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How to: Create a New Method for an Enumeration (C# Programming Guide)

You can use extension methods to add functionality specific to a particular enum type.

In the following example, the Grades enumeration represents the possible letter grades that a student may receive in a class. An extension method named Passing is added to the Grades type so that each instance of that type now "knows" whether it represents a passing grade or not.

using System;
using System.Collections.Generic;
using System.Text;
using System.Linq;

namespace EnumExtension
{
    // Define an extension method in a non-nested static class. 
    public static class Extensions
    {        
        public static Grades minPassing = Grades.D;
        public static bool Passing(this Grades grade)
        {
            return grade >= minPassing;
        }
    }

    public enum Grades { F = 0, D=1, C=2, B=3, A=4 };
    class Program
    {       
        static void Main(string[] args)
        {
            Grades g1 = Grades.D;
            Grades g2 = Grades.F;
            Console.WriteLine("First {0} a passing grade.", g1.Passing() ? "is" : "is not");
            Console.WriteLine("Second {0} a passing grade.", g2.Passing() ? "is" : "is not");

            Extensions.minPassing = Grades.C;
            Console.WriteLine("\r\nRaising the bar!\r\n");
            Console.WriteLine("First {0} a passing grade.", g1.Passing() ? "is" : "is not");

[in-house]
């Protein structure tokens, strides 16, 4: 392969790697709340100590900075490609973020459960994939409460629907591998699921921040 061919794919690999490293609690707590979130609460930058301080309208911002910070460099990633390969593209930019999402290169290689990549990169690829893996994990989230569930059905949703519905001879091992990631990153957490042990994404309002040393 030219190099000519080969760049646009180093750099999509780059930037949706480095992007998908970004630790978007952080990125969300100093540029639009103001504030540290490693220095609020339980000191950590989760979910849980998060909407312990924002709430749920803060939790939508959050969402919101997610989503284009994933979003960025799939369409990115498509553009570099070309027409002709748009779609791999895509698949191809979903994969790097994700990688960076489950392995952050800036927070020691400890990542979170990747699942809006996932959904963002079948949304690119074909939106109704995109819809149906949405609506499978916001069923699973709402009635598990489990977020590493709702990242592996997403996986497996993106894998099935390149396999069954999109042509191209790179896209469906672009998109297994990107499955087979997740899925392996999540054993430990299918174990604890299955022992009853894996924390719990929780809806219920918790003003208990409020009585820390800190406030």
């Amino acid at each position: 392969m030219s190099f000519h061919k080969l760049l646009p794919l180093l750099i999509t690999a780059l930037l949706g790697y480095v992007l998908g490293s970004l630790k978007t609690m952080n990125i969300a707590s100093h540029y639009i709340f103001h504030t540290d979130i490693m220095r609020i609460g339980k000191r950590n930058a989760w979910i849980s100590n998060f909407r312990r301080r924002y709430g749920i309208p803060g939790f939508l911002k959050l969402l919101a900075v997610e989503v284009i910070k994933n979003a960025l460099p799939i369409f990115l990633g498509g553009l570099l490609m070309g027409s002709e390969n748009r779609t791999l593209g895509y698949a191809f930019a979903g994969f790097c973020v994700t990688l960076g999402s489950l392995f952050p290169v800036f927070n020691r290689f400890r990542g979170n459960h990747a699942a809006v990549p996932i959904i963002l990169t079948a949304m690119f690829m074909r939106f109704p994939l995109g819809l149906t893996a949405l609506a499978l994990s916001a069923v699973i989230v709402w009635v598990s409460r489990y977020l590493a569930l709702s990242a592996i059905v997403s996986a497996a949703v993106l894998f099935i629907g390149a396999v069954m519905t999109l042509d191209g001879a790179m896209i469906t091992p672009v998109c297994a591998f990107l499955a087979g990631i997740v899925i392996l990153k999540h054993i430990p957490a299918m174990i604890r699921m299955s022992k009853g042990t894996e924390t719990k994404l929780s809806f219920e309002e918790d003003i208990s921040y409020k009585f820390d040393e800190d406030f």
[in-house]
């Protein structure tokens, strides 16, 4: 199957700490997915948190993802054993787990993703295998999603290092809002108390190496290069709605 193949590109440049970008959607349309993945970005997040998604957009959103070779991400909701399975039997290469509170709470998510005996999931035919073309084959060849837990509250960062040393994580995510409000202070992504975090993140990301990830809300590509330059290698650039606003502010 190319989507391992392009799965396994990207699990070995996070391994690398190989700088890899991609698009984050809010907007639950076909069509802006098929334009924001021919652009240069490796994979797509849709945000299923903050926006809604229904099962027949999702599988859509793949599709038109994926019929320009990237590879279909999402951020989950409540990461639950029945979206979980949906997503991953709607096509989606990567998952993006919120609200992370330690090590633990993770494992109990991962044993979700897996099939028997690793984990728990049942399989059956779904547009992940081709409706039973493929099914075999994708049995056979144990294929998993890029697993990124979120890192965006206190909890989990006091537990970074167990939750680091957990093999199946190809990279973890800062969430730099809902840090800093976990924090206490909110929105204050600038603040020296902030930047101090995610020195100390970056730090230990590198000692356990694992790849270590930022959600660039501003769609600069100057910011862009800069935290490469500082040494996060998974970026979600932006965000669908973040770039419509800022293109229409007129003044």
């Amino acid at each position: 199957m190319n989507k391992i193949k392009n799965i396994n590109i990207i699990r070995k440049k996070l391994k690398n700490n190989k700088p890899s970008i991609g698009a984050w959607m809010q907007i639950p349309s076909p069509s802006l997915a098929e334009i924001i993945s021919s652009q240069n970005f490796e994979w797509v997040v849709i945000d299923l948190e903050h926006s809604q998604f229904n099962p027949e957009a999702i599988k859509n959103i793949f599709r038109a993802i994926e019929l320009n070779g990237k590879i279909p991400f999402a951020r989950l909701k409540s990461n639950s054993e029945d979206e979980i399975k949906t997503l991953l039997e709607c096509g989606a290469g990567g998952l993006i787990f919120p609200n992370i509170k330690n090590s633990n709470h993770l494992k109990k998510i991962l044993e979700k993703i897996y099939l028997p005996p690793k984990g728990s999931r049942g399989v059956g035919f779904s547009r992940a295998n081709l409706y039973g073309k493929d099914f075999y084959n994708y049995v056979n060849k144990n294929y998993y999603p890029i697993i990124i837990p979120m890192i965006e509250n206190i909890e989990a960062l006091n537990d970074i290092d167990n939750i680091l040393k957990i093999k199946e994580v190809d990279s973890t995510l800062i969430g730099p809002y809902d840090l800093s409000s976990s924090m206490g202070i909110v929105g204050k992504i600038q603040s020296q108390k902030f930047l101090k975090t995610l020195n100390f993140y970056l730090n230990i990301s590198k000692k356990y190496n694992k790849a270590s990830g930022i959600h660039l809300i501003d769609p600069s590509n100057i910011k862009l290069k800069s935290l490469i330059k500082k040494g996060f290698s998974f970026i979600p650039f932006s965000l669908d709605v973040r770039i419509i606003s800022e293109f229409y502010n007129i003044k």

Console.WriteLine("Second {0} a passing grade.", g2.Passing() ? "is" : "is not");
        }
    }
  }
}
/* Output:
    First is a passing grade.
    Second is not a passing grade.

    Raising the bar!

    First is not a passing grade.
    Second is not a passing grade.
 */

Note that the Extensions class also contains a static variable that is updated dynamically and that the return value of the extension method reflects the current value of that variable. This demonstrates that, behind the scenes, extension methods are invoked directly on the static class in which they are defined.

To run this code, copy and paste it into a Visual C# console application project that has been created in Visual Studio. By default, this project targets version 3.5 of the .NET Framework, and it has a reference to System.Core.dll and a using directive for System.Linq. If one or more of these requirements are missing from the project, you can add them manually. For more information, see How to: Create a LINQ Project.

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